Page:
January 13, 1996 in Features

Deep Theology Scholars Give High Marks To Martin Luther King Jr.’S Ideas About Social Justice

J. Michael Parker San Antonio Express-News

Martin Luther King Jr. secured his place in U.S. history as a civil rights leader, but there is a growing belief he also was among this century’s greatest theologians.

Those steeped in King’s work say the civil rights movement never would have gotten off the ground without his articulate appeal for racial justice within the context of Jesus’ Sermon on the Mount and the Old Testament prophets.

“In many ways, Martin Luther King Jr. has already eclipsed Reinhold Niebuhr, Walter Rauschenbusch and other theologians he studied,” said Terry Matthews, religious history professor at Wake Forest University, Winston-Salem, N.C.

In one of his courses, Matthews lists the four building blocks of King’s theology:

Mahatma Gandhi’s concept of satyagrapha, or nonviolence.

Jesus’ Sermon on the Mount, which requires Christians to love their enemies.

Georg Hegel’s dialectic, the theory that every situation brings about its opposite, and the conflict of the two creates something new.

Reinhold Niebuhr’s social evil, which is so great that Christians are obligated to oppose it.

King combined these ideas with the divine liberation theme of the black church and Rauschenbusch’s social gospel and then took them out of the ivory tower and put them on the street, Matthews said.

The result was a new theology set in the context of the black church and the experience of oppressed Americans, Matthews said.

Fighting evil was central to King’s thought, said Noel Erskine, associate professor of theology and ethics at Candler School of Theology in Atlanta.

“He did theology in the context of the struggle to make life better for oppressed people. King went further than anybody else in that respect,” Erskine said.

“He wasn’t content with getting blacks the right to eat at restaurants,” Erskine said. “He wanted reconciliation and equality.

“That meant blacks could sit at the conference table and help decide their own future.”

King’s major contribution to theology, Erskine said, was his insistence that theologians must “work from within the struggle” to relate faith to social conditions, must be willing to sacrifice their lives in the struggle for justice and must set Christian theology in the context of reconciliation.

The basis of King’s doctrine of reconciliation is the covenant God has with all his children and creation, Erskine said, adding:

“This covenant requires that the means for liberation be consistent with the ends sought. Because the end is a restored and reconciled community, the only appropriate means for struggle is nonviolence.”

For the Rev. Claude Black, pastor of Mount Zion First Baptist Church in San Antonio and a central figure in integration efforts in the city in the 1950s and 1960s, King’s theology came not from white academics but from deep roots in the black church.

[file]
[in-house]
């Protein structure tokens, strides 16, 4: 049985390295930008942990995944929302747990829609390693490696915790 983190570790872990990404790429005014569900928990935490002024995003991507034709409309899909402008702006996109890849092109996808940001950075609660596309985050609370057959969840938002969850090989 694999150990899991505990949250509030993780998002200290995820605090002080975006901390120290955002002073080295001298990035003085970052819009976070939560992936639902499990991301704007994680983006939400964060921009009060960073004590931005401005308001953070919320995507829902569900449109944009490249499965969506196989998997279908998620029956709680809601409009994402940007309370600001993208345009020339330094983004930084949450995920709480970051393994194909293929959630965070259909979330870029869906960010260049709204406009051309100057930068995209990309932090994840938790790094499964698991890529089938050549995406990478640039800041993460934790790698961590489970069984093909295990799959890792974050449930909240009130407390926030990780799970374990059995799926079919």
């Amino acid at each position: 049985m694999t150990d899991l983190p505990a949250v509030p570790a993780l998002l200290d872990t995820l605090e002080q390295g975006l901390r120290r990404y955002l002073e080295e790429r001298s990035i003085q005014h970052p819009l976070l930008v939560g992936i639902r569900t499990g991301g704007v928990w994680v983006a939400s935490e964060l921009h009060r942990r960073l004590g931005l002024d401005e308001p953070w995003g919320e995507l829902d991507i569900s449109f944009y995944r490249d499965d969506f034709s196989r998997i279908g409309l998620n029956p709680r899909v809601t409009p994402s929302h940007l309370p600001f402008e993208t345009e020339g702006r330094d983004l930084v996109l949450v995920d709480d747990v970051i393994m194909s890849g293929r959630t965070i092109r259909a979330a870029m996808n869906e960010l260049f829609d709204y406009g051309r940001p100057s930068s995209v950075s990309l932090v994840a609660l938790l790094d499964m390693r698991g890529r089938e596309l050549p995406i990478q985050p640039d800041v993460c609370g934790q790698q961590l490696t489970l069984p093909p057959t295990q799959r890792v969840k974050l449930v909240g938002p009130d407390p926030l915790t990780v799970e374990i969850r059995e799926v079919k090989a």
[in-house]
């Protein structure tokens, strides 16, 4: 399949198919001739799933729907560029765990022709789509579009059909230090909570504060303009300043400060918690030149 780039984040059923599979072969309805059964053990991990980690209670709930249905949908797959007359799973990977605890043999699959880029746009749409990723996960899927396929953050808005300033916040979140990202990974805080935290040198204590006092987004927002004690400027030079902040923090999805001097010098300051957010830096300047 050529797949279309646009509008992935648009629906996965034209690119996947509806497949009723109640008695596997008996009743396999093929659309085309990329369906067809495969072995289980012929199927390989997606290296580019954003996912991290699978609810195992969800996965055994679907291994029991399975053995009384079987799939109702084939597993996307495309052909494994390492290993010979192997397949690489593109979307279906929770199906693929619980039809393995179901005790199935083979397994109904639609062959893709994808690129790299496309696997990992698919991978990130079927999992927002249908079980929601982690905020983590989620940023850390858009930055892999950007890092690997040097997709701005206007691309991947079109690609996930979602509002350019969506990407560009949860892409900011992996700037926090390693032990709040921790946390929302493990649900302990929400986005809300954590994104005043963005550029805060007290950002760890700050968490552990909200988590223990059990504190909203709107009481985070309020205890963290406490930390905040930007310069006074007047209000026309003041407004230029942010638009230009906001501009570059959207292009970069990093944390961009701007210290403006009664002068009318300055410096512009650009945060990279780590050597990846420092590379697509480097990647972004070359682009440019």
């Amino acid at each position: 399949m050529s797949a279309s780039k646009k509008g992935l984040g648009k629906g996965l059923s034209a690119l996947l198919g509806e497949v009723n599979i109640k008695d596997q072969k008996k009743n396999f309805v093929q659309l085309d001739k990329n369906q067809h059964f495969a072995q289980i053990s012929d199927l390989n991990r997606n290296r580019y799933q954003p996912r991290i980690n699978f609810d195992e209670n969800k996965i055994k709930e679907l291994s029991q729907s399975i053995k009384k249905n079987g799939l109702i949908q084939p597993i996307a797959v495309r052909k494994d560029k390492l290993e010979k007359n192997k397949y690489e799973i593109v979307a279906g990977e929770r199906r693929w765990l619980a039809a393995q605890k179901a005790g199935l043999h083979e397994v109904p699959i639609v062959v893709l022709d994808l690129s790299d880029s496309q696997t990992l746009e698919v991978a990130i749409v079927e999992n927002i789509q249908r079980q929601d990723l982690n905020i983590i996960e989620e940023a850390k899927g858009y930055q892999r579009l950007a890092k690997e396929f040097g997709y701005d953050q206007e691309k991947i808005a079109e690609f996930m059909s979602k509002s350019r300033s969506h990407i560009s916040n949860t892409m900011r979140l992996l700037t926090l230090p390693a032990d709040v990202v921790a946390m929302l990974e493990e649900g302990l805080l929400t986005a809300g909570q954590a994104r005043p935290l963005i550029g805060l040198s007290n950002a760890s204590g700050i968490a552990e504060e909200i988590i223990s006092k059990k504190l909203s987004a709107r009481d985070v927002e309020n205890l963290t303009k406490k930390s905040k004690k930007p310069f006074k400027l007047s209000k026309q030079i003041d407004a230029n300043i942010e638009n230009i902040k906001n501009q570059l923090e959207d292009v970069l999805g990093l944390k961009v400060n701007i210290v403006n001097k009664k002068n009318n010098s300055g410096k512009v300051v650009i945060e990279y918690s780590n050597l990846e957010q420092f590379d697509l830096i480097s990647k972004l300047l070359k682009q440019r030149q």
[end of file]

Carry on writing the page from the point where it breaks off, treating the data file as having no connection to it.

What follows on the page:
“Blacks came to this country completely separated from their culture and history,” Black said. “They adapted by becoming Israel seeking the Promised Land and by their leaders becoming Moses.”

King’s belief that love and an appeal to conscience could overthrow segregation wasn’t welcome to many blacks, the pastor said.

“They had dealt with justice and equality primarily as legal issues,” Black said. “King’s way of nonviolent resistance promised quicker results but also was more dangerous.”

Matthews agreed.

“(Blacks) weren’t happy the way things were but feared King’s way would bring opprobrium down on them from the Ku Klux Klan and the White Citizens’ Councils, making things worse,” he said.

“But King realized that change comes through conflict going back to Reinhold Niebuhr. King knew almost intuitively that there had to be conflict,” Matthews said.

When white religious leaders urged blacks not to support demonstrations advocated by “outsiders,” King’s now famous “Letter from the Birmingham Jail” became a ringing challenge to them and to white theology, Matthews said.

“He asked them whose side they thought God was really on - the side of those seeking their basic constitutional rights or those seeking to maintain the status quo.

“He asked if a person can be Christian without doing anything in the face of monumental evil,” Matthews said.

Earlier theologians failed both to consider their role in critiquing social evil and to participate actively in struggles against it, said Lewis Baldwin, religion professor at Vanderbilt University, Nashville, Tenn., and author of several books on King.

“Western culture had thought of theologians as ‘armchair intellectuals’ who sat in comfortable, carpeted offices articulating abstract ideas about God,” he said.

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